Exercise and movement can increase the range of motion in your joints, muscles, and other supporting tissues. With age or certain medical conditions that limit physical activity such as arthritis, people’s motion may decrease even if they aren’t physically impaired.

Increasing Range of Motion and Improving Joint Health through Exercise

The human body is a complex machine, and it’s important to maintain its parts in good working order. While there are many types of exercise programs available, stretching exercises are among the most basic and beneficial forms of physical activity one can partake in. Stretching exercises help to improve flexibility and mobility in the joints, muscles, and tendons — two things that decline with age. Regular exercise is a sure shot way of improving flexibility and increasing range of motion. Stretching and exercise cause the body to produce synovial fluid, which lubricates areas where bones meet so that they can move more easily. Active range-of-motion exercises prescribed by a therapist help reinforce neural connections and teach the body how to move. With remote platforms such as Kemtai, therapists can set exercise routines, enforce them and successfully track the recovery of their patients. Studies have proven that, with expert guidance and ample training time, a well-designed range-of-motion exercise program can significantly improve the affected person’s ability to move.

Let us look at a few examples of simple exercises that can improve the range of motion.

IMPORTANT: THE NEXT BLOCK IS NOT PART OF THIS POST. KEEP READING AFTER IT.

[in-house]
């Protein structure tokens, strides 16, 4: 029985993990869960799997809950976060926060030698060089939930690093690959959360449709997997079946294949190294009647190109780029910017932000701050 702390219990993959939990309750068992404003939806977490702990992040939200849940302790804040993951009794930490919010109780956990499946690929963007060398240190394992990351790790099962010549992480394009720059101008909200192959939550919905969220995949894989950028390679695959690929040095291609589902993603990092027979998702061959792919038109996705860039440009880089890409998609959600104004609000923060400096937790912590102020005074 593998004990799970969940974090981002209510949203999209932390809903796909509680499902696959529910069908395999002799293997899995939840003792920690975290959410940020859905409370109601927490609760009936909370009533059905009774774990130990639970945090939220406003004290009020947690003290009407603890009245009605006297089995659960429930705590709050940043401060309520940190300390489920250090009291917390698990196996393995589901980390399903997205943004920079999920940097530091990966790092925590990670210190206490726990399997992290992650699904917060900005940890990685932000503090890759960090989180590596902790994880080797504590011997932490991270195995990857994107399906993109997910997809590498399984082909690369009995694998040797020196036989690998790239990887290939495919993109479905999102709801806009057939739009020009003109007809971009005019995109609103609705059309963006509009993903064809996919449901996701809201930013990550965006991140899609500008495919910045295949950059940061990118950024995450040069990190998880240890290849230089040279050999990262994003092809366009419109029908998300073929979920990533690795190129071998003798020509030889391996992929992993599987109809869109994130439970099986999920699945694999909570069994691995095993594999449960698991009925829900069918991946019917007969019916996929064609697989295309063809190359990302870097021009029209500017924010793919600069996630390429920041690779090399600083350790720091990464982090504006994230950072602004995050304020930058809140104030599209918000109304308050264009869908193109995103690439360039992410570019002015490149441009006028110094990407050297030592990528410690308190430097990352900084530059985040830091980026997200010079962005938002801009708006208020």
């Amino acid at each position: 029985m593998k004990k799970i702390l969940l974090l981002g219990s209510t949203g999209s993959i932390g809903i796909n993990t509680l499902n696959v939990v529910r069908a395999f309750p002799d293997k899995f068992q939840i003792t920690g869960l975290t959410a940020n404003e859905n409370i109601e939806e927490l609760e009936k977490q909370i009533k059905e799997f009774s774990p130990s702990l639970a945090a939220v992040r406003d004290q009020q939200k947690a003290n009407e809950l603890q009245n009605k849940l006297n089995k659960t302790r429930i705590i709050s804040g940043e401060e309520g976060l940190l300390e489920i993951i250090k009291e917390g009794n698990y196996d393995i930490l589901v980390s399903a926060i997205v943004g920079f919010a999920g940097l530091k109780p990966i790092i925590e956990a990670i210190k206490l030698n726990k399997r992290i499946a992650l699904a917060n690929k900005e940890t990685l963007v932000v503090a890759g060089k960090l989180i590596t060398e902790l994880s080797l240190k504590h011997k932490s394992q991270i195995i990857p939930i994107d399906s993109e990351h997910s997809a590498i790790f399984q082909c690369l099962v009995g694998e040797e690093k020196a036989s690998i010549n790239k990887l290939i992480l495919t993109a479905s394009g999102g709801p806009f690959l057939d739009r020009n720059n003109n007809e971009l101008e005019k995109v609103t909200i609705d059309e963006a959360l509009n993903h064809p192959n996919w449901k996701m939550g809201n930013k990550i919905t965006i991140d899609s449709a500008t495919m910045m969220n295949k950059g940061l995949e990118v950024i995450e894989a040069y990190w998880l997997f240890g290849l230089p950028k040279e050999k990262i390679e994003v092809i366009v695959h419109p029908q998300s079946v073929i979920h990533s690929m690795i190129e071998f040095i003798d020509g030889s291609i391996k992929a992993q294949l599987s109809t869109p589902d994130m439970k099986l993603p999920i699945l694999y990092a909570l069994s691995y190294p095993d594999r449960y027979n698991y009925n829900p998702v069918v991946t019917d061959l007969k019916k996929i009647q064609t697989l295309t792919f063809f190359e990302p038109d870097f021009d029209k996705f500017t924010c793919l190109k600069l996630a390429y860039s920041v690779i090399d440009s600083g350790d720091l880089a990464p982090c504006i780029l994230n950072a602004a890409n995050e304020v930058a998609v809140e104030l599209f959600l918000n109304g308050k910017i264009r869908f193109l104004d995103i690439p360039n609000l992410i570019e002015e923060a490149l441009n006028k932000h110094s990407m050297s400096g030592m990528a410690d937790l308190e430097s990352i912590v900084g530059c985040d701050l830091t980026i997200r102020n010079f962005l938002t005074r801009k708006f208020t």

• Neck Exercises include gentle rotations, back and forth and sideways tilts with control, and head turns so that the chin tilts towards the shoulder.
  • Shoulder bends, elbow bends, shoulder rotations.
  • Palm and wrist bends, wrist rotations, finger bends, finger spreads, finger-to-thumb touches.
  • Hip and knee bends, leg lifts, leg rotations, leg side-to-side movements, knee rotations, ankle bends and rotations, as well as toe bends and spreads.

Such simple stretches, flexes, and bends can go a long way in maintaining joint health and longevity.

Exercise anywhere with Kemtai & Improve Joint Health

With the advent of remote exercise platforms such as Kemtai, access to exercises that maintain and improve ROM has become easy and accessible. Both therapists and patients benefit from advanced active feedback and guidance provided by Kemtai’s motion-tracking exercise platform. A library of exercises targeting various parts of the body are available via Kemtai’s platform.

Inflexible muscles and stiff joints can cause a litany of problems, including muscle pain and loss of mobility. By incorporating stretching and other holistic movements into your exercise routine from a young age, one can maintain flexibility throughout life and reduce the likelihood of pain or injury in old age.

In addition, on Kemtai you can easily run ROM assessments to various different joints on the patient body. These assessments can be repeated as needed in order to track the patient’s progress and to understand their improvement following and during their physical therapy episode.


Assisted leg lifts, rotations, and shoulder rotations are some examples of AAROM exercises.
In passive ROM, the individual has no control of her ROM movement since the entire limb is moved by the therapist or with the help of a passive motion machine. In active-assistive ROM the individual has control over the ROM movement while being assisted by the therapist through a slight pressure or direction through the motion.
These are a few examples of active assisted exercise.